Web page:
11. Estlander T, Jolanki R, Kanerva L, Kari O, Mölsä K (1996) Occupational conjunctivitis associated with type IV allergy to methacrylates. Allergy 51:56–59PubMedGoogle Scholar
  12. Estlander T, Jolanki R, Kanerva L, Kari O (1998) Occupational allergic contact dermatitis and blepharoconjunctivitis caused by gold. Contact Dermatitis 38:40–41PubMedCrossRefGoogle Scholar
  13. Everett MA (1979) Metal discolorations. In: Demis DJ, et al. (eds) Clinical dermatology (unit 11–14). Harper & Row Inc., Hagerstown, p 4Google Scholar
  14. Friedman SJ, Connolly SM (1986) Clarinettist’s cheilitis. Cutis 38:183–184PubMedGoogle Scholar
  15. Galun E, Rubinow A (1989) Photocopier’s papillitis. Lancet 2:929PubMedCrossRefGoogle Scholar
  16. Granstein RD, Sober AJ (1981) Drug and heavy metal induced hyperpigmentation. J Am Acad Dermatol 5:1–18PubMedCrossRefGoogle Scholar
  17. Hausen BM (1982) Incidence and significance of toxic and allergic contact dermatitis caused by machaerium scleroxylum Tul. (Pao ferro), a substitute wood for palisander (in German). Hautarzt 33:321–328PubMedGoogle Scholar
  18. Hochman N, Ehrlich J, Zakay-Rones Z (1989) Oral cavity herpes simplex virus — a risk factor to dental personnel and patients (an overview). Isr J Dent Sci 2:2158–2161Google Scholar
  19. Hytönen M, Vanhanen M, Keskinen H, Tuomi T, Tupasela O, Nordman H (1994) Pharyngeal edema caused by occupational exposure to cellulase enzyme. Allergy 49:782–784PubMedCrossRefGoogle Scholar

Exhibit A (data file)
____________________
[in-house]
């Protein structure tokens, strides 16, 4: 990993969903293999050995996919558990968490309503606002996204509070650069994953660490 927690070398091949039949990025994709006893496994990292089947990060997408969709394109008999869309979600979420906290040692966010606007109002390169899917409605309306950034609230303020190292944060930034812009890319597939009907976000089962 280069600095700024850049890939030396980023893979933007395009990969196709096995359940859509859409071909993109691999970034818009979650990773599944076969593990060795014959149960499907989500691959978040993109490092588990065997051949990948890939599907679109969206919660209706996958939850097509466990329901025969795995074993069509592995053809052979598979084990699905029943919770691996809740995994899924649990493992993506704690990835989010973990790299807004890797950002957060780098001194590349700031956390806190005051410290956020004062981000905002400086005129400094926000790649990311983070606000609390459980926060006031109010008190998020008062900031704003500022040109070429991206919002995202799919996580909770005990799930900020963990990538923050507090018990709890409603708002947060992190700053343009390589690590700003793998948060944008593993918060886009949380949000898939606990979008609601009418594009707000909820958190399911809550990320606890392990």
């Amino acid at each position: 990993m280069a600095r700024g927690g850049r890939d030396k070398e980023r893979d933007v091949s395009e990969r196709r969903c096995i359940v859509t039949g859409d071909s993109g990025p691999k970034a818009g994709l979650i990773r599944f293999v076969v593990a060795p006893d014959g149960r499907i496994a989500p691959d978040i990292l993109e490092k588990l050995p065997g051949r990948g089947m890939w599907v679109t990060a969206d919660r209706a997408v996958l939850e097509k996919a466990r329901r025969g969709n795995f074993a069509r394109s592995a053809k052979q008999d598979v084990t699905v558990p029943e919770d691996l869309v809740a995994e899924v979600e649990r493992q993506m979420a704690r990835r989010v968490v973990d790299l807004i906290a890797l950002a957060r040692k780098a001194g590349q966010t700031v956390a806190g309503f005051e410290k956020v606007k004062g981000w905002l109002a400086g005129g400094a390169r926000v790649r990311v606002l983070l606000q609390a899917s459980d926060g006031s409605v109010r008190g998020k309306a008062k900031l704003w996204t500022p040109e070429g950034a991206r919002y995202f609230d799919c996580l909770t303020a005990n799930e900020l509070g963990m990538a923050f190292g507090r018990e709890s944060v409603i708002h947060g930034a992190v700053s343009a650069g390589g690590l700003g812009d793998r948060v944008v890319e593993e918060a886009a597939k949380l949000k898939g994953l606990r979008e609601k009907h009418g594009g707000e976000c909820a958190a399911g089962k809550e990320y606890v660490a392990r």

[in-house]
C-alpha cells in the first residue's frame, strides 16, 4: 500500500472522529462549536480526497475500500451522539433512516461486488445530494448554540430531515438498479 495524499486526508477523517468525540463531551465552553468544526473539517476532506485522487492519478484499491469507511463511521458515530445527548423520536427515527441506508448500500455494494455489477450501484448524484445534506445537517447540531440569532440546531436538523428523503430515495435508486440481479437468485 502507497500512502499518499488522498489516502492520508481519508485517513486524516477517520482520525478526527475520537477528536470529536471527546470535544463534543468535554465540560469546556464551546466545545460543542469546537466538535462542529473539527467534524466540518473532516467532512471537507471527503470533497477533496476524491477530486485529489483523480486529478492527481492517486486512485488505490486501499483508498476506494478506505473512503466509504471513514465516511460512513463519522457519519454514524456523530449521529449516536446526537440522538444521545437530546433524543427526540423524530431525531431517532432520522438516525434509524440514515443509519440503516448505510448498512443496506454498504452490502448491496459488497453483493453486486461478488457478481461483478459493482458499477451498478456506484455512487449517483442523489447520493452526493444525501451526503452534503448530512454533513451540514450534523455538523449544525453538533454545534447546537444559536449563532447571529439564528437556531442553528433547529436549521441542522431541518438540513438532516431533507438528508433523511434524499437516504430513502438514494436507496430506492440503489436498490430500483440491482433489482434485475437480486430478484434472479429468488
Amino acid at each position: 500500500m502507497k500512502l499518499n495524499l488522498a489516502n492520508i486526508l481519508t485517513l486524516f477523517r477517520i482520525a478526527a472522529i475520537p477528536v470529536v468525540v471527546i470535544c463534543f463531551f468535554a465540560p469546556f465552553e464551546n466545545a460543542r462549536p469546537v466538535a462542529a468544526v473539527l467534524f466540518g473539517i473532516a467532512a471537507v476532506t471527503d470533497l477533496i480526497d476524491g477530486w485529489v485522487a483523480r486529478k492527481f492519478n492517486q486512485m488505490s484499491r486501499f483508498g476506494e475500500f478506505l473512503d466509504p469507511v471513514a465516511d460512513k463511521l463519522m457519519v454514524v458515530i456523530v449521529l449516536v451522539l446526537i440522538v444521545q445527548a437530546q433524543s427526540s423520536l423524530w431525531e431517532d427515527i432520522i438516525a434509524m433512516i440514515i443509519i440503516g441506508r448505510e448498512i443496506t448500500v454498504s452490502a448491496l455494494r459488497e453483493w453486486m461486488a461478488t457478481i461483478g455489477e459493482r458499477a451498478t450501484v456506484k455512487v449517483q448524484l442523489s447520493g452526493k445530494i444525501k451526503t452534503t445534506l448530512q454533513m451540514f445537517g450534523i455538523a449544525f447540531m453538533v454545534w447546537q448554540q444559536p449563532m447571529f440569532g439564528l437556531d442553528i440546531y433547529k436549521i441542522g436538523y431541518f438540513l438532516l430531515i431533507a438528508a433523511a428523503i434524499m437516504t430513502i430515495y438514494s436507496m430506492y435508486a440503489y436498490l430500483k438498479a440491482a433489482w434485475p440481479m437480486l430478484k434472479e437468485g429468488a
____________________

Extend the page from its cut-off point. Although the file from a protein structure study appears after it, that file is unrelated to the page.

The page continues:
20. Kanerva L, Estlander T, Jolanki R, Pekkarinen E (1992) Occupational pharyngitis associated with allergic patch test reactions from acrylics. Allergy 47:571–573PubMedCrossRefGoogle Scholar
  21. Kanerva L, Estlander T, Jolanki R, Förström L, Granlund H, Leino T, Pinola A, Tarvainen K (1994) A single accidental exposure may result in a chemical burn, primary sensitization and allergic contact dermatitis. Contact Dermatitis 31:229–235PubMedCrossRefGoogle Scholar
  22. Lim JT, Ng SK, Goh CL (1992) Contact cheilitis in Singapore. Contact Dermatitis 27:263–264PubMedCrossRefGoogle Scholar
  23. Nicolini S, Ascorra C, Guzman C, Latife AV (1989) Actinic cheilitis in Quinta fishing workers: prevalence and associated histopathological aspects (in Spanish). Odontol Chil 37: 169–174PubMedGoogle Scholar
  24. Nowicka J, Zajaczkowska-Bialowas L, Kuc B, Sibora P (1988) Clinical picture of dentition, periodontium and mouth mucosa in pharmaceutical industry workers (in Polish). Med Pr 39:130–136PubMedGoogle Scholar
  25. O’Carroll RE, Masterton G, Dougall N, Ebmeier KP, Goodwin GM (1995) The neuropsychiatrie sequelae of mercury poisoning. The Mad Hatter’s disease revisited. Br J Psychiatry 167:5–8CrossRefGoogle Scholar